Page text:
The voice of resistance was first raised by a Punjabi prisoner, Nand Gopal, sentenced to expatriation for ten years for writing 'seditious' articles in his Urdu weekly Swaraj, Allahabad, which he edited. He staged non-violent resistance against working on the oil mill. Nand Gopal silent, yet defiant attitude shook David Barrie, the dreaded jailor, and for perhaps for the very first time he felt humiliated and left the place in a huff. The erosion and nervousness of the authority was witnessed in a new light.
This extraordinary incident filled the political prisoners with resilience. Nand Gopal was punished. He was given a reduced diet, but it did not deter him. He was determined to resist the inhuman treatment meted out by the jail authorities. The resistance displayed by Nand Gopal adversely affected the 'discipline' of the jail. But after a few days, he was again assigned work at the kohlu. He challenged the authorities that he would not do the kohlu work as he was a human being and not a bullock. It was an open defiance. Nand Gopal was put in chains and fetters. He was given a reduced diet and was confined. Also, a general order was issued that everybody would have to work on the oil-mill for three days. This created a stir and instigated a combative urge in the other prisoners to fight for their rights. They refused to work on the mill. Thus the strike began. Rigorous measures were adopted by the authorities to punish the strikers. Karyi, powdered rice in water, which could not be given for more than four days was served to all the strikers, but Ullaskar, Nand Gopal and Hoti Lai were fed on this abominable gruel for two weeks continuously. The strikers were handcuffed. Several forms of punishment was inflicted on them one after the other. They were kept in solitary confinement and were not allowed to communicate with each other. But they did not veer off. They held out against all odds. The authorities gave in and assured them work outside the jail with no work on the oil mills. It was the first major victory of the political prisoners in the whole epic resistance.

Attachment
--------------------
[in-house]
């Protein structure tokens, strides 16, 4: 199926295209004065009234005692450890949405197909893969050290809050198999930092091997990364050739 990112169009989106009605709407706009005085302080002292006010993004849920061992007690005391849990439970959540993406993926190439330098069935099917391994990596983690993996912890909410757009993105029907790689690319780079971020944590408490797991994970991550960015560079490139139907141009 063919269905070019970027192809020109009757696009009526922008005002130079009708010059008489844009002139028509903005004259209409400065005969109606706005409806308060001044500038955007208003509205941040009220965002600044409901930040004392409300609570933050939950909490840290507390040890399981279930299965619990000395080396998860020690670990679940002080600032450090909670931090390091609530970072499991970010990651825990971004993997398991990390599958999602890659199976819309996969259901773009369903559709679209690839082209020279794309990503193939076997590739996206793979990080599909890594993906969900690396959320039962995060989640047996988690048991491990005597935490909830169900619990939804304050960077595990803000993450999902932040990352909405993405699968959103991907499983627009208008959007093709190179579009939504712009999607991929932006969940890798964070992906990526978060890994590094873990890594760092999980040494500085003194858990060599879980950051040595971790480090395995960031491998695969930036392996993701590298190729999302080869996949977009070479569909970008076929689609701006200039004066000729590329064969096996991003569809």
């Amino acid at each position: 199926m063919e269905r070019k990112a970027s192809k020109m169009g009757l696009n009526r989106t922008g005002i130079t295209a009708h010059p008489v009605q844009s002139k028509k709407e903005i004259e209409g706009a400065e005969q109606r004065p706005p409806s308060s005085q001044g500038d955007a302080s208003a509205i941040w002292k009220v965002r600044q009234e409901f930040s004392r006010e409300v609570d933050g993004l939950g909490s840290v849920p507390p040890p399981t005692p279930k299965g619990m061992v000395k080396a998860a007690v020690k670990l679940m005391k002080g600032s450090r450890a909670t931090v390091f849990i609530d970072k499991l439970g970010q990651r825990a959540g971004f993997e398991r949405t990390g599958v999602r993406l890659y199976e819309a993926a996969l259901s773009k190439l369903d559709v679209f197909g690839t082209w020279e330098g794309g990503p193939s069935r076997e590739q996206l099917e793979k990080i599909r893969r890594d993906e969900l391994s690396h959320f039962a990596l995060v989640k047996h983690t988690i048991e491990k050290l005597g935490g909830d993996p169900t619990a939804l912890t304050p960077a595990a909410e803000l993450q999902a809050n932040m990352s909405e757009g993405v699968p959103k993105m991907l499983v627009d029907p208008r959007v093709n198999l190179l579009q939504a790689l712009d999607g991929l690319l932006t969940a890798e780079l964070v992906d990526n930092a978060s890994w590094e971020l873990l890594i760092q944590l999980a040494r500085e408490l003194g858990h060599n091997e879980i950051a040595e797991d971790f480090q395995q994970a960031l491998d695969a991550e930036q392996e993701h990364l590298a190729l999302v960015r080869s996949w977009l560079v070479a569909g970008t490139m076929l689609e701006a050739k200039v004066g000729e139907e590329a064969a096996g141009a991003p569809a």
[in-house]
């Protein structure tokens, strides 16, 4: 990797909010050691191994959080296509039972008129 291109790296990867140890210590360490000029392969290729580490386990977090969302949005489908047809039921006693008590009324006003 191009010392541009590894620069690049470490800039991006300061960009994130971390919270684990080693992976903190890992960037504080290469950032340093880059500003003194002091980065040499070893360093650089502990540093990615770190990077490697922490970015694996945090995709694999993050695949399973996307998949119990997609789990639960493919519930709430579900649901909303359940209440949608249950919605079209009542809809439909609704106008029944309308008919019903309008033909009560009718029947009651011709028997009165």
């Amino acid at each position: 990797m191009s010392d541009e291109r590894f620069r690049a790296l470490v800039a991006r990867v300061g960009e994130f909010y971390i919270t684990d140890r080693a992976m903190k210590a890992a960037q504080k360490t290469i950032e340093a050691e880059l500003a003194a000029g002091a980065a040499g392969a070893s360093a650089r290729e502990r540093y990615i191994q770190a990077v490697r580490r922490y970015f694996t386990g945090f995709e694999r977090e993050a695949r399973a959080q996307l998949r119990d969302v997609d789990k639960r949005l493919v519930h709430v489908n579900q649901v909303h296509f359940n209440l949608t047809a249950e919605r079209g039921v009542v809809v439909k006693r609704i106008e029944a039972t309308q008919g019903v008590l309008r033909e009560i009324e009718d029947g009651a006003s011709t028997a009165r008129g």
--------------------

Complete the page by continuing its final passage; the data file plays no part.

The patriots stood united like a rock and succeeded in defeating plans of the British, although it was at the price of numerous penalties and physical sufferings. VD. Savarkar was also brought to the Andamans about this time to undergo his fifty years' sentence.